Krissy, remember the guy with the purple hair and all that body piercing who not only wore his ballcap backwards but also wouldn't look Dad in the eye? The one who's in prison now for dealing drugs? NOW do you understand why Dad said, "I don't think so" and slammed the door in his face?

Great post Brenda. I love it when the kids that gave us a hard time actually admit they did!


Barb said...

OK, I'm in trouble now. Mandys TWENTY-FIVE. Sorry honey, but someday you'll love it when people accidentally take a year off your age! xoxoxo

Diane said...

Mine is 18, and I cringe every time she leaves the apartment. But I use the open approach, too, Barb. And she is sharing with me, too. I'm glad I didn't go all stern and rigid with her. She's too much like me, and she would have rebelled, big-time.

Brenda, my advice is to try to have him at your place as much as possible, to see how he reacts and acts in your presence. That will tell you a lot. My daughter is often at home in her room with her boyfriend, necking on her bed, with the door wide open, and her Dad and I find lots of reasons to go by the open door. Casually, of course. And, my computer is in her room, so they're often in here when I am. Also, we have a tiny 4 room apartment, so you can't say anything anywhere in here without anybody hearing or knowing what's going on. I told her I'd rather her be here, where I know what she's doing, than out somewhere wondering what she's getting into. Just my system, and it works for me.

Jessica said...

I had a long distance relationship was really a bad situation but not all relationships end up like that...I wish you luck with this! :)

I just found your blog...if you stop by mine anytime'll see my kids in the adventure of planting their very first vegetable garden!!! LOL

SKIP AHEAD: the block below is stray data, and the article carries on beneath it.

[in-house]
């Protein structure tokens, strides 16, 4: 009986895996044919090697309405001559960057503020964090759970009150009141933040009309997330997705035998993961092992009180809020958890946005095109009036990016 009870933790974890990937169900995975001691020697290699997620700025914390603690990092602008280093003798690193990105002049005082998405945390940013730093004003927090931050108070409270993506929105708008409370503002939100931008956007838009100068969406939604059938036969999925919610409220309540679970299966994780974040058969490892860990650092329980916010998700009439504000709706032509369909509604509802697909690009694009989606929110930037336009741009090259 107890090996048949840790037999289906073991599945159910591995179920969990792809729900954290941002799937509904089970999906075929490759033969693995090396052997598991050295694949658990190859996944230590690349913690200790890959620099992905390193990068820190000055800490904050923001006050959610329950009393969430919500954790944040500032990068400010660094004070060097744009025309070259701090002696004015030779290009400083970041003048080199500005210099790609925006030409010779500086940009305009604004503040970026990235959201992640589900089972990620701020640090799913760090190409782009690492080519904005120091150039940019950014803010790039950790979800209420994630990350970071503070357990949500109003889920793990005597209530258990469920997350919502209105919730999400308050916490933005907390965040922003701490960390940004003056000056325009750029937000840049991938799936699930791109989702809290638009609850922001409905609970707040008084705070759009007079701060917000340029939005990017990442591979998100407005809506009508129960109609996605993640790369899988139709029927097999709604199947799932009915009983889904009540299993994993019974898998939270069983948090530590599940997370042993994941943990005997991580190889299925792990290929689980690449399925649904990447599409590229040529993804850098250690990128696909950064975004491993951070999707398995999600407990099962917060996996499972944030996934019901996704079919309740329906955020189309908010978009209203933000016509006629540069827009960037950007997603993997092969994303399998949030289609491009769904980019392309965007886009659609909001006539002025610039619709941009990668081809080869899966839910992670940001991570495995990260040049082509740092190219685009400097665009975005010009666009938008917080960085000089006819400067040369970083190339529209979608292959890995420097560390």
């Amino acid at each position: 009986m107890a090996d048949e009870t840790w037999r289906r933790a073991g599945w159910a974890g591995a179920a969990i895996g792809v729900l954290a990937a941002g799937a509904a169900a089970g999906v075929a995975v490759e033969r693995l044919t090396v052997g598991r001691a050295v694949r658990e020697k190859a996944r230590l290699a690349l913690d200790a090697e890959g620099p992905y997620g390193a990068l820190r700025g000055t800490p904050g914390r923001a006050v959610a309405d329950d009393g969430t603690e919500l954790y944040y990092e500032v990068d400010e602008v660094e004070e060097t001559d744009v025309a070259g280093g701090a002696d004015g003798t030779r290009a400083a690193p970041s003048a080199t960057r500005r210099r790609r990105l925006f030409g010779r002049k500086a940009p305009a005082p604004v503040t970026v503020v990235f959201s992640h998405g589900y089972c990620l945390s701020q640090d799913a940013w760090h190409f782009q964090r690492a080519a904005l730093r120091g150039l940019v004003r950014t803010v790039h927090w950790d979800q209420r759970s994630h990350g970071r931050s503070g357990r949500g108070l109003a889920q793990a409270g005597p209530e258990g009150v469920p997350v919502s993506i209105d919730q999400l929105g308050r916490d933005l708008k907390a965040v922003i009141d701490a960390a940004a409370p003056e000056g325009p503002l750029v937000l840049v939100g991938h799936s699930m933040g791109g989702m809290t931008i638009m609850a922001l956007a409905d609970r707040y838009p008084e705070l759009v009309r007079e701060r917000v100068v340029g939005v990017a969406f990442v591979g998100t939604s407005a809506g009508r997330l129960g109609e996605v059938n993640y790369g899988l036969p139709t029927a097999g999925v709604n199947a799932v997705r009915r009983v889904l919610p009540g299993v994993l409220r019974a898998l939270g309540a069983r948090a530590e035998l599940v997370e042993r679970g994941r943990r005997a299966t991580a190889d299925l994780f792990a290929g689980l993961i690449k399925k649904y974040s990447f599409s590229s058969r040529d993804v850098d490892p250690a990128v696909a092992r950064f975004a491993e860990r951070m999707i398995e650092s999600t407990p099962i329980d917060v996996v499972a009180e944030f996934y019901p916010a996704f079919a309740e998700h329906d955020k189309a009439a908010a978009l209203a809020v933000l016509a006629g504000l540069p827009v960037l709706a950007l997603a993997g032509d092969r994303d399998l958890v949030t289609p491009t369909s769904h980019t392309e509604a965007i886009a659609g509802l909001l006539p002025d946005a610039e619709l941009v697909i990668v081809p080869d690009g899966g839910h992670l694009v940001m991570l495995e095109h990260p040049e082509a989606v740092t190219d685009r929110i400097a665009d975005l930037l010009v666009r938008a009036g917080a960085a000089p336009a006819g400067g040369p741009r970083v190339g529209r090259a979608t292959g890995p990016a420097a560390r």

Hope that you can find the time to come by my blog site and please post a comment when you do...I like for those who visit my site to let me know they've been there :) (you will need to 1. register (FREE), on the right side of my site before you post...this is just to make your visits more personalized, etc. and then 2. click "Leave Your Comments" back at the regular part of my site on any comments that interests you, and then 3. "Post Reply" once the comments page comes up and type your comment).

I'll try to visit your site regularly and hope that you visit mine as well! :) God Bless! :)

Brenda said...

BooMama - that approach would only result in delaying the rebellion, I'm afraid. I was 18 when mine started, and up until then I had been a regular goody-two-shoes. I may have been the only teenager who honestly wanted to obey her parents!

The only problem with inviting him to dinner is that he lives in Arkansas, where my daughter is for the summer. Her dad has been warned, and hopefully he'll remember what he was like when he was young. He did allow her to have the guy over to his house, and according to my daughter they got along fine.

Mainly I'm concerned with the way she obsesses over a guy - been there, done that, got the complex. I want her to stay focused on the important things and wait for God to choose her mate.

I agree with you that the open approach is best. She knows I'm looking out for her well-being and not trying to keep her from doing things she wants, and she does have a pretty good head on her shoulders (most of the time). I was 21 when her dad reeled me in, and I have to admit his line was pretty lame! That she also thought so is a credit to her.

Thank you all for your comments! I feel I'm in good company, and you've eased my mind.

Barb said...


Sissy said...

Brenda, What did he say to you?